3. Van Raay JJ, Raaymakers EL, Dupree HW. Knee ligament injuries combined with ipsilateral tibial and femoral diaphyseal fractures: the "floating knee". Arch Orthop Trauma Surg. 1991. 110(2):75-7. [Medline].

  4. Hung SH, Lu YM, Huang HT, Lin YK, Chang JK, Chen JC, et al. Surgical treatment of type II floating knee: comparisons of the results of type IIA and type IIB floating knee. Knee Surg Sports Traumatol Arthrosc. 2007 May. 15(5):578-86. [Medline]. [Full Text].

  5. Fraser RD, Hunter GA, Waddell JP. Ipsilateral fracture of the femur and tibia. J Bone Joint Surg Br. 1978 Nov. 60-B(4):510-5. [Medline].

  6. Karlström G, Olerud S. Ipsilateral fracture of the femur and tibia. J Bone Joint Surg Am. 1977 Mar. 59(2):240-3. [Medline].

  7. Rethnam U, Yesupalan RS, Nair R. The floating knee: epidemiology, prognostic indicators & outcome following surgical management. J Trauma Manag Outcomes. 2007 Nov 26. 1(1):2. [Medline].

  8. Letts M, Vincent N, Gouw G. The "floating knee" in children. J Bone Joint Surg Br. 1986 May. 68(3):442-6. [Medline]. [Full Text].

  9. Yue JJ, Churchill RS, Cooperman DR, et al. The floating knee in the pediatric patient. Nonoperative versus operative stabilization. Clin Orthop Relat Res. 2000 Jul. (376):124-36. [Medline].

  10. Chalidis B, Metha SS, Tsiridis E, Giannoudis PV. Mini-symposium: management of fractures around the knee joint. (ii) The "floating knee" in adults and children. Curr Orthop. 2006 Dec. 20(6):405-10. [Full Text].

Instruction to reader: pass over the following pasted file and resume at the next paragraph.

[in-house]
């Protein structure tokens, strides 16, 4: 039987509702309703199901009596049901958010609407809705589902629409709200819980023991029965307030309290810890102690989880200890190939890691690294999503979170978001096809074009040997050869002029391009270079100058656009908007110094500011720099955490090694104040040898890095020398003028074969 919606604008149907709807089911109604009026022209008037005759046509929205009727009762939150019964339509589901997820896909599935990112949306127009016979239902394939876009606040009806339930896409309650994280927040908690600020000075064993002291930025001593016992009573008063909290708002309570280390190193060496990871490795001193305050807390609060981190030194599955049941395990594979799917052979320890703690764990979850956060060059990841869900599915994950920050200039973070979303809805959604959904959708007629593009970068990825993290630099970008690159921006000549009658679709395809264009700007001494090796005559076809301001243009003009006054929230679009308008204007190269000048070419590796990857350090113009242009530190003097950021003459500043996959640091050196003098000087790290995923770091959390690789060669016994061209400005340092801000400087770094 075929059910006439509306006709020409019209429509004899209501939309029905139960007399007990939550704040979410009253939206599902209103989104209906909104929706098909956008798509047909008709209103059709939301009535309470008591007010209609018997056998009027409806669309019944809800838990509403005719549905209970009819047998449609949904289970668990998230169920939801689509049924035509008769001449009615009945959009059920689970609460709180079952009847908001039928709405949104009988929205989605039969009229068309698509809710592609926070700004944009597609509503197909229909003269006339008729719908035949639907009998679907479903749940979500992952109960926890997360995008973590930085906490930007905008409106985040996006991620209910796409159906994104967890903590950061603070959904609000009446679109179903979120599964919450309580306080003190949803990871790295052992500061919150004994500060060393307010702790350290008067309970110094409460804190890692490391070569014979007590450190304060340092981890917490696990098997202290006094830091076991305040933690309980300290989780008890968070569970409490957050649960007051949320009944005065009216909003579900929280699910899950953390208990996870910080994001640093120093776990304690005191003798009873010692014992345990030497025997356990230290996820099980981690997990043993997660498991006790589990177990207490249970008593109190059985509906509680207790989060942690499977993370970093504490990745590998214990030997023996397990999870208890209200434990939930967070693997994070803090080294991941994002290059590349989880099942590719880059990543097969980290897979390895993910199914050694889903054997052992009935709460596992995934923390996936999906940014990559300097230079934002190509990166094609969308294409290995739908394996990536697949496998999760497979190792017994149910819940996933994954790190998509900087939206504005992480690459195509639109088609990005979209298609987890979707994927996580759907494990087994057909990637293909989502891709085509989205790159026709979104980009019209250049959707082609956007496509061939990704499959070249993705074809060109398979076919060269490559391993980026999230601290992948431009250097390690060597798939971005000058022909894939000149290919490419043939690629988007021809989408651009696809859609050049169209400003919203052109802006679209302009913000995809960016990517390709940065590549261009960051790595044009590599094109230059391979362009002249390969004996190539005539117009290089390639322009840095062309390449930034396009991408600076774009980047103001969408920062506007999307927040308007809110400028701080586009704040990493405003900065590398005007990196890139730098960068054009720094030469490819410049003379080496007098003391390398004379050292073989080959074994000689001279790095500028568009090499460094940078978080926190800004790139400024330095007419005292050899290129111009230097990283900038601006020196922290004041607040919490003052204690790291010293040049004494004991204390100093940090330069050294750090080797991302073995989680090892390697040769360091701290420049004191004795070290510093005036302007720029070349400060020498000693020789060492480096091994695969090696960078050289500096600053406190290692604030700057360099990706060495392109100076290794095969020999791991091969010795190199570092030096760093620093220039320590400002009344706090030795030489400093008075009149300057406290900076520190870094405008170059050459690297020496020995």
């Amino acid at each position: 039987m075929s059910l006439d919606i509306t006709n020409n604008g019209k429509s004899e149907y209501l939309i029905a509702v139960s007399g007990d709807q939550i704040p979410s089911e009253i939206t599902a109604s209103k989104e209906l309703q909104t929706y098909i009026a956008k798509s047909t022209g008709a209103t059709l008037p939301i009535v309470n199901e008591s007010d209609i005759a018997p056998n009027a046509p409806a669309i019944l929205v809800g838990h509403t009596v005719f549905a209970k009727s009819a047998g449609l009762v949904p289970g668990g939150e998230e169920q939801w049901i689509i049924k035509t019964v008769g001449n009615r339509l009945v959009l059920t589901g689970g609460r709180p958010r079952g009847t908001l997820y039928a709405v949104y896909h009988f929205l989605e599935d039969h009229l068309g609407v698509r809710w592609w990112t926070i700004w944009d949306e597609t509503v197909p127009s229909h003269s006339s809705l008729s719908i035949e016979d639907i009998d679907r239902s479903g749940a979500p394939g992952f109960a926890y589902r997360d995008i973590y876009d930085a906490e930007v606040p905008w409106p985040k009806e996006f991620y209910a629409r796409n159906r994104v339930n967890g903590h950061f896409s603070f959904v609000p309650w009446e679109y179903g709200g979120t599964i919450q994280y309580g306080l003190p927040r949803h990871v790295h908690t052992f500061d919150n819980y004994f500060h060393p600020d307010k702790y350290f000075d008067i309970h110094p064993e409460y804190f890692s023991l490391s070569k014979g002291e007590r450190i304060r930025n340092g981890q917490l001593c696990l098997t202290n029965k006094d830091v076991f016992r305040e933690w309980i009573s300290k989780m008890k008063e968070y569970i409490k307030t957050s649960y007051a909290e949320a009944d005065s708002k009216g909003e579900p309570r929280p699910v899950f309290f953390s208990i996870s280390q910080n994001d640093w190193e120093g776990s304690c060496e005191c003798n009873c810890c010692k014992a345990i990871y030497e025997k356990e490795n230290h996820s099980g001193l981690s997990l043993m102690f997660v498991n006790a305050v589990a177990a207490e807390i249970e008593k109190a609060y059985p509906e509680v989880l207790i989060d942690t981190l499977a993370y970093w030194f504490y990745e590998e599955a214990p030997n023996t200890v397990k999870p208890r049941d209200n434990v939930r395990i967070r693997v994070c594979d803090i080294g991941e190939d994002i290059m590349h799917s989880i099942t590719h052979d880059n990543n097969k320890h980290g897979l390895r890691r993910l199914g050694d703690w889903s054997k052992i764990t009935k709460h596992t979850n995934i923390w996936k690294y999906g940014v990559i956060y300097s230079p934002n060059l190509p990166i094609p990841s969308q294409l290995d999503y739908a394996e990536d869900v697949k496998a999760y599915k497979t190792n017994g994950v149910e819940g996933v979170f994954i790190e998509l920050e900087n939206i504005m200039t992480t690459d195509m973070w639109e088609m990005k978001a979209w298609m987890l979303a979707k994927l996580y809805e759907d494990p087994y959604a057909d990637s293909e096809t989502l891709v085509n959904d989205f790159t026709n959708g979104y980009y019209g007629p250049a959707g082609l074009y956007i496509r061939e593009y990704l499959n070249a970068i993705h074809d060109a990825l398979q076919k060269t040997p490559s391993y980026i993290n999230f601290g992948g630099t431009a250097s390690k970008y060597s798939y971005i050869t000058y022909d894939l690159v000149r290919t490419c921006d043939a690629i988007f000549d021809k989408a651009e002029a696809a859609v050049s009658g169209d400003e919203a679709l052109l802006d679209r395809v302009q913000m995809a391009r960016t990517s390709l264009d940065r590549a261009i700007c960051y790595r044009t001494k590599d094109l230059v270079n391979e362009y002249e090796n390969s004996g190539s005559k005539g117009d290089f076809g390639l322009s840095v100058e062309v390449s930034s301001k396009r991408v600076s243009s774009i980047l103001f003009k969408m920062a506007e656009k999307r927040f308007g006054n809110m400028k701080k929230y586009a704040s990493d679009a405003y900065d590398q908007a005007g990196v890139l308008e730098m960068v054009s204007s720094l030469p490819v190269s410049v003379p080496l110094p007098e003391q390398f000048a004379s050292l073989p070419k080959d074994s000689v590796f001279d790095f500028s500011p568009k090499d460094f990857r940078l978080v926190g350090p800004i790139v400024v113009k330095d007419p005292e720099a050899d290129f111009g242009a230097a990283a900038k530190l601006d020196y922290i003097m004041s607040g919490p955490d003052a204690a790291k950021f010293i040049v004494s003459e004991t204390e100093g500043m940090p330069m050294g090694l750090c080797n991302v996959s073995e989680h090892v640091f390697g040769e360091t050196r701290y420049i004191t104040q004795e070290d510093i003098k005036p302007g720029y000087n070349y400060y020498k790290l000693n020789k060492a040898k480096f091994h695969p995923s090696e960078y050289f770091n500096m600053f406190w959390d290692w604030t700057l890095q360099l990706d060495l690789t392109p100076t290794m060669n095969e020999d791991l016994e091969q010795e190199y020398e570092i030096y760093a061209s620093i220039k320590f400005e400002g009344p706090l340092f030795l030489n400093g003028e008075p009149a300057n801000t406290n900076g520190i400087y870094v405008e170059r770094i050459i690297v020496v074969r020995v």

11. Dwyer AJ, Paul R, Mam MK, et al. Floating knee injuries: long-term results of four treatment methods. Int Orthop. 2005 Oct. 29(5):314-8. [Medline].

  12. Ostrum RF. Treatment of floating knee injuries through a single percutaneous approach. Clin Orthop Relat Res. 2000 Jun. (375):43-50. [Medline].

  13. Ríos JA, Ho-Fung V, Ramírez N, Hernández RA. Floating knee injuries treated with single-incision technique versus traditional antegrade femur fixation: a comparative study. Am J Orthop. 2004 Sep. 33(9):468-72. [Medline].

  14. Elmrini A, Elibrahimi A, Agoumi O, Boutayeb F, Mahfoud M, Elbardouni A, et al. Ipsilateral fractures of tibia and femur or floating knee. Int Orthop. 2006 Oct. 30(5):325-8. [Medline].

  15. Gao K, Gao W, Li F, Tao J, Huang J, Li H, et al. Treatment of ipsilateral concomitant fractures of proximal extra capsular and distal femur. Injury. 2011 Jul. 42(7):675-81. [Medline].

  16. Kao FC, Tu YK, Hsu KY, Su JY, Yen CY, Chou MC. Floating knee injuries: a high complication rate. Orthopedics. 2010 Jan. 33(1):14. [Medline].

  17. Hee HT, Wong HP, Low YP, Myers L. Predictors of outcome of floating knee injuries in adults: 89 patients followed for 2-12 years. Acta Orthop Scand. 2001 Aug. 72(4):385-94. [Medline].

  18. Yokoyama K, Nakamura T, Shindo M, et al. Contributing factors influencing the functional outcome of floating knee injuries. Am J Orthop. 2000 Sep. 29(9):721-9. [Medline].

  19. Kao FC, Tu YK, Hsu KY, Su JY, Yen CY, Chou MC. Floating knee injuries: a high complication rate. Orthopedics. 2010 Jan. 33(1):14. [Medline].

 
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Fraser classification of floating knee injuries.
Karlstrom and Olerud's criteria for assessing functional outcomes after a floating knee injury.
Letts and Vincent classification system for floating knee injuries in children.
Treatment protocol for floating knee injuries. Ex-Fix = external fixation; IM = intramedullary; ORIF = open reduction and internal fixation.
Floating knee injury.
Positioning for surgery to treat a floating knee injury.
Conservative management of the femur in an ipsilateral injury of this type is likely to result in malunion of the femoral fracture and shortening.
Early joint mobilization determines the patient's functional outcome after treatment of floating knee injuries. Nailing of both the tibial and the femoral fractures, as shown, is the best method for enabling early mobilization.